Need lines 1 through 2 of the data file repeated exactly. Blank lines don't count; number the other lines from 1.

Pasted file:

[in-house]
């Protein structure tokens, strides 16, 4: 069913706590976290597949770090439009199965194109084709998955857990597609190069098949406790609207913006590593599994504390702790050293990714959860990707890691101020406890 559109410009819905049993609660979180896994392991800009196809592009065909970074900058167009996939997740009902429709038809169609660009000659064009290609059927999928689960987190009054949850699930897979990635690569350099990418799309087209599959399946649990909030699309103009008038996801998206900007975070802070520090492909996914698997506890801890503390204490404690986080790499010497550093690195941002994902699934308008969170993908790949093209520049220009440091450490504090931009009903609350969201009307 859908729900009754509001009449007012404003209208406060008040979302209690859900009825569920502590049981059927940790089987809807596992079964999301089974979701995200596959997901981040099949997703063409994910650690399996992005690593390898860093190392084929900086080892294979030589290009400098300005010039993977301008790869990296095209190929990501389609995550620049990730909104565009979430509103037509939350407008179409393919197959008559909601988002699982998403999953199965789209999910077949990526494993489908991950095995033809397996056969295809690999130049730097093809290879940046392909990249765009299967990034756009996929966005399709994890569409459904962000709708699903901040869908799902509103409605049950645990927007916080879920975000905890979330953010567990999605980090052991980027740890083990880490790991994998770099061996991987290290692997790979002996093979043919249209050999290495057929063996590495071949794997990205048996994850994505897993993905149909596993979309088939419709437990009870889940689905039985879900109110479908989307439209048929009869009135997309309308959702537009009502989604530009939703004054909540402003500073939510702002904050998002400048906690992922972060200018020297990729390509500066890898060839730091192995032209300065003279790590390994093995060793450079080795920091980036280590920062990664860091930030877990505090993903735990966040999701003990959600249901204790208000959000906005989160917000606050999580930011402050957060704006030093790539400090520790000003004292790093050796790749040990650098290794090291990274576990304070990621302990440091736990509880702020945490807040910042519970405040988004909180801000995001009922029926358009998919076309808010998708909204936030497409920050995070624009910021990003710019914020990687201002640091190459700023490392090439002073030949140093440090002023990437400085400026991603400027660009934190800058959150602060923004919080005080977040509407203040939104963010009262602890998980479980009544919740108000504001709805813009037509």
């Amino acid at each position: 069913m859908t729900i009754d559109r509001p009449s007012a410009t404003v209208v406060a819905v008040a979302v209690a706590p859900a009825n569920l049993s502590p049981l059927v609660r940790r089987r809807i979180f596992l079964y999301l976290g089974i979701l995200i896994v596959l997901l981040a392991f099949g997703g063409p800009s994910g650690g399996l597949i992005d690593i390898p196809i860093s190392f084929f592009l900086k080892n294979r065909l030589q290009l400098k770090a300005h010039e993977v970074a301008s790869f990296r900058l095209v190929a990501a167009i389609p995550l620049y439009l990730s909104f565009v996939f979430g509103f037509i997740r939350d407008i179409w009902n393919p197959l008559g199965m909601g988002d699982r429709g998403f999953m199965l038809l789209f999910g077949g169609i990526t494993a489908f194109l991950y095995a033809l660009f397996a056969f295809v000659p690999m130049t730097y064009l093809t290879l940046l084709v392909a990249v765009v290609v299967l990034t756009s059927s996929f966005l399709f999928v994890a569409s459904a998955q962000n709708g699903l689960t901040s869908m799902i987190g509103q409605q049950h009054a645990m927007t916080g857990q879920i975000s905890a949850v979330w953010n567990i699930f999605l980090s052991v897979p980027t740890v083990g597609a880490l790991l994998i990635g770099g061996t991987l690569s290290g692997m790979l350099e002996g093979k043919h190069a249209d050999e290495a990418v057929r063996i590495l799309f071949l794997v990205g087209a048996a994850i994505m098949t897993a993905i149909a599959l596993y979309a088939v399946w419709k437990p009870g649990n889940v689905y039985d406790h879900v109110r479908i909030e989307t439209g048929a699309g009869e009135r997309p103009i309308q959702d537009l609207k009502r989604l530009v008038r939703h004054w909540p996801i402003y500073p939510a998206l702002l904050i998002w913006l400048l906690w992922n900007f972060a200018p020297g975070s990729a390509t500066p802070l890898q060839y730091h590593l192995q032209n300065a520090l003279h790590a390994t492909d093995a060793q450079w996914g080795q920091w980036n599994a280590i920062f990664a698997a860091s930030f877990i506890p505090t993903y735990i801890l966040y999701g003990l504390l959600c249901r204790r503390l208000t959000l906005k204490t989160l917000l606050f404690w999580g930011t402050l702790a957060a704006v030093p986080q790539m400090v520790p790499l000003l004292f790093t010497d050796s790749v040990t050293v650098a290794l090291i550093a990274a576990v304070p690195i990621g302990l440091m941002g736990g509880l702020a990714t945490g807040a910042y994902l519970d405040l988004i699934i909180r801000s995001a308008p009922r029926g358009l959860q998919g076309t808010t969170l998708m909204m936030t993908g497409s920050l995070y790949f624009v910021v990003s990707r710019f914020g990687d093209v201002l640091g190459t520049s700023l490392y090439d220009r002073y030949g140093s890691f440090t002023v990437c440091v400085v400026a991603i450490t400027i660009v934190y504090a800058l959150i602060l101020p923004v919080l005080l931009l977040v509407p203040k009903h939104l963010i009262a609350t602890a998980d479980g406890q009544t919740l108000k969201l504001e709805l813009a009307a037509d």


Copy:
[in-house]
């Protein structure tokens, strides 16, 4: 069913706590976290597949770090439009199965194109084709998955857990597609190069098949406790609207913006590593599994504390702790050293990714959860990707890691101020406890 559109410009819905049993609660979180896994392991800009196809592009065909970074900058167009996939997740009902429709038809169609660009000659064009290609059927999928689960987190009054949850699930897979990635690569350099990418799309087209599959399946649990909030699309103009008038996801998206900007975070802070520090492909996914698997506890801890503390204490404690986080790499010497550093690195941002994902699934308008969170993908790949093209520049220009440091450490504090931009009903609350969201009307 859908729900009754509001009449007012404003209208406060008040979302209690859900009825569920502590049981059927940790089987809807596992079964999301089974979701995200596959997901981040099949997703063409994910650690399996992005690593390898860093190392084929900086080892294979030589290009400098300005010039993977301008790869990296095209190929990501389609995550620049990730909104565009979430509103037509939350407008179409393919197959008559909601988002699982998403999953199965789209999910077949990526494993489908991950095995033809397996056969295809690999130049730097093809290879940046392909990249765009299967990034756009996929966005399709994890569409459904962000709708699903901040869908799902509103409605049950645990927007916080879920975000905890979330953010567990999605980090052991980027740890083990880490790991994998770099061996991987290290692997790979002996093979043919249209050999290495057929063996590495071949794997990205048996994850994505897993993905149909596993979309088939419709437990009870889940689905039985879900109110479908989307439209048929009869009135997309309308959702537009009502989604530009939703004054909540402003500073939510702002904050998002400048906690992922972060200018020297990729390509500066890898060839730091192995032209300065003279790590390994093995060793450079080795920091980036280590920062990664860091930030877990505090993903735990966040999701003990959600249901204790208000959000906005989160917000606050999580930011402050957060704006030093790539400090520790000003004292790093050796790749040990650098290794090291990274576990304070990621302990440091736990509880702020945490807040910042519970405040988004909180801000995001009922029926358009998919076309808010998708909204936030497409920050995070624009910021990003710019914020990687201002640091190459700023490392090439002073030949140093440090002023990437400085400026991603400027660009934190800058959150602060923004919080005080977040509407203040939104963010009262602890998980479980009544919740108000504001709805813009037509």